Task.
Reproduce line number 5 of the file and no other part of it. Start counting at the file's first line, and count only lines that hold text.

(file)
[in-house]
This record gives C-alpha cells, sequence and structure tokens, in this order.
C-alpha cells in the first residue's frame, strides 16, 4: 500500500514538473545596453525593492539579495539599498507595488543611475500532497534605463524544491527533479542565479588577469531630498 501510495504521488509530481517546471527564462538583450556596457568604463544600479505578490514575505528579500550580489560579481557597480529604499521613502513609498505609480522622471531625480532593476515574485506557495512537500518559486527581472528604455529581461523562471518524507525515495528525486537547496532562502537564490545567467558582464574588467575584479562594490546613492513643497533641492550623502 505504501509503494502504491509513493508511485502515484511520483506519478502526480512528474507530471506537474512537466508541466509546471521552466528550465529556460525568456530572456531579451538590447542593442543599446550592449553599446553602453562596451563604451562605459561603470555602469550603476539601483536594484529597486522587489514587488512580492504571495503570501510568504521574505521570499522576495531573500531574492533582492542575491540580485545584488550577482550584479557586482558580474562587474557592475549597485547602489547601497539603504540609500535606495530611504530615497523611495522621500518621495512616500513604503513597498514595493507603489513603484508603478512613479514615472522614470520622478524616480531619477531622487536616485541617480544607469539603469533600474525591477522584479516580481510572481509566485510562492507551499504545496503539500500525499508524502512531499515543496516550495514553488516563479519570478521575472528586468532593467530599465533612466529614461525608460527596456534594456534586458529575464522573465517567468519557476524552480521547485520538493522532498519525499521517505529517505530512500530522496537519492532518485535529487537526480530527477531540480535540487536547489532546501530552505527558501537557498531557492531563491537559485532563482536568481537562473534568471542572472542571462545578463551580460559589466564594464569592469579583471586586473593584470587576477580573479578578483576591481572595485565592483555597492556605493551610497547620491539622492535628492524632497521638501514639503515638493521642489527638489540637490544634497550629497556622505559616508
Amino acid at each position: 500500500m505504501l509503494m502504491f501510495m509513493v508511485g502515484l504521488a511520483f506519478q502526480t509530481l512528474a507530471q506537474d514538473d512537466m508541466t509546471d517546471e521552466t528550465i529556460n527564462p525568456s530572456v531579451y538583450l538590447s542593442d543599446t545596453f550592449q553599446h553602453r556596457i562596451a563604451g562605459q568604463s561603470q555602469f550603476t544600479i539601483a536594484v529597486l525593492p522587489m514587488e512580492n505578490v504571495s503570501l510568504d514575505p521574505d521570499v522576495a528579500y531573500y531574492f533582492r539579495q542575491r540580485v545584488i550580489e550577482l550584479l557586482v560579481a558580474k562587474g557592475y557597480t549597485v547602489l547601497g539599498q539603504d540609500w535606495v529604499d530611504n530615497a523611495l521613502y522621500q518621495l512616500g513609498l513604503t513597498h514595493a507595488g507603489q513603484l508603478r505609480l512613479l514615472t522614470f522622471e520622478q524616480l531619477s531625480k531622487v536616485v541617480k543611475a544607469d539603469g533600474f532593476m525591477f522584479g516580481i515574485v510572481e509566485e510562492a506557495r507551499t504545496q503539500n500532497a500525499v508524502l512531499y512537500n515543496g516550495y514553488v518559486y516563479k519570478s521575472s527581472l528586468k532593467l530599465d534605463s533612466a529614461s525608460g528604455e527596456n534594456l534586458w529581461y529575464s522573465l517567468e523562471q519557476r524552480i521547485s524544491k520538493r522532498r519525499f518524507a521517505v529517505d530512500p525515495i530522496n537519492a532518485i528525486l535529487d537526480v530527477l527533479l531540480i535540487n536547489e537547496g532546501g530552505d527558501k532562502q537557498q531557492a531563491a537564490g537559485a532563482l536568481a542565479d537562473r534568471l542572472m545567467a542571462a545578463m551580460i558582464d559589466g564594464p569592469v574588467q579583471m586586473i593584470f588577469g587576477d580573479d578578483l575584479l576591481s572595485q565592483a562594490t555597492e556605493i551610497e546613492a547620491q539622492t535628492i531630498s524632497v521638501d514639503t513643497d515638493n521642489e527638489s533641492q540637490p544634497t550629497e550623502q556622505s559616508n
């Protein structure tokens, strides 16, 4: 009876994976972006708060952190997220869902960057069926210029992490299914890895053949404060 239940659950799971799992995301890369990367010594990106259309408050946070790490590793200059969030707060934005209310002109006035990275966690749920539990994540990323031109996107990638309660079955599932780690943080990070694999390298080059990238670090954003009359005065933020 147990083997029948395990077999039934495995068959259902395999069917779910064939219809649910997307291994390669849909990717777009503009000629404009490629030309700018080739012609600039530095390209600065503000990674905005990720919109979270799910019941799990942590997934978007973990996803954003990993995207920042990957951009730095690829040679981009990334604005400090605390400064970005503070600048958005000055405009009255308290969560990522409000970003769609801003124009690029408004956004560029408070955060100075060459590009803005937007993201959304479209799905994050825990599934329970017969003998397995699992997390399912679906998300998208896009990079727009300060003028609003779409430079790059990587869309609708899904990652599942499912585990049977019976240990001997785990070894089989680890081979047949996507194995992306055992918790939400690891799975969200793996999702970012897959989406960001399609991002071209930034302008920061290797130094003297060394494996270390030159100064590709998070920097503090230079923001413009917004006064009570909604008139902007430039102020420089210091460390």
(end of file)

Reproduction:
């Protein structure tokens, strides 16, 4: 009876994976972006708060952190997220869902960057069926210029992490299914890895053949404060 239940659950799971799992995301890369990367010594990106259309408050946070790490590793200059969030707060934005209310002109006035990275966690749920539990994540990323031109996107990638309660079955599932780690943080990070694999390298080059990238670090954003009359005065933020 147990083997029948395990077999039934495995068959259902395999069917779910064939219809649910997307291994390669849909990717777009503009000629404009490629030309700018080739012609600039530095390209600065503000990674905005990720919109979270799910019941799990942590997934978007973990996803954003990993995207920042990957951009730095690829040679981009990334604005400090605390400064970005503070600048958005000055405009009255308290969560990522409000970003769609801003124009690029408004956004560029408070955060100075060459590009803005937007993201959304479209799905994050825990599934329970017969003998397995699992997390399912679906998300998208896009990079727009300060003028609003779409430079790059990587869309609708899904990652599942499912585990049977019976240990001997785990070894089989680890081979047949996507194995992306055992918790939400690891799975969200793996999702970012897959989406960001399609991002071209930034302008920061290797130094003297060394494996270390030159100064590709998070920097503090230079923001413009917004006064009570909604008139902007430039102020420089210091460390």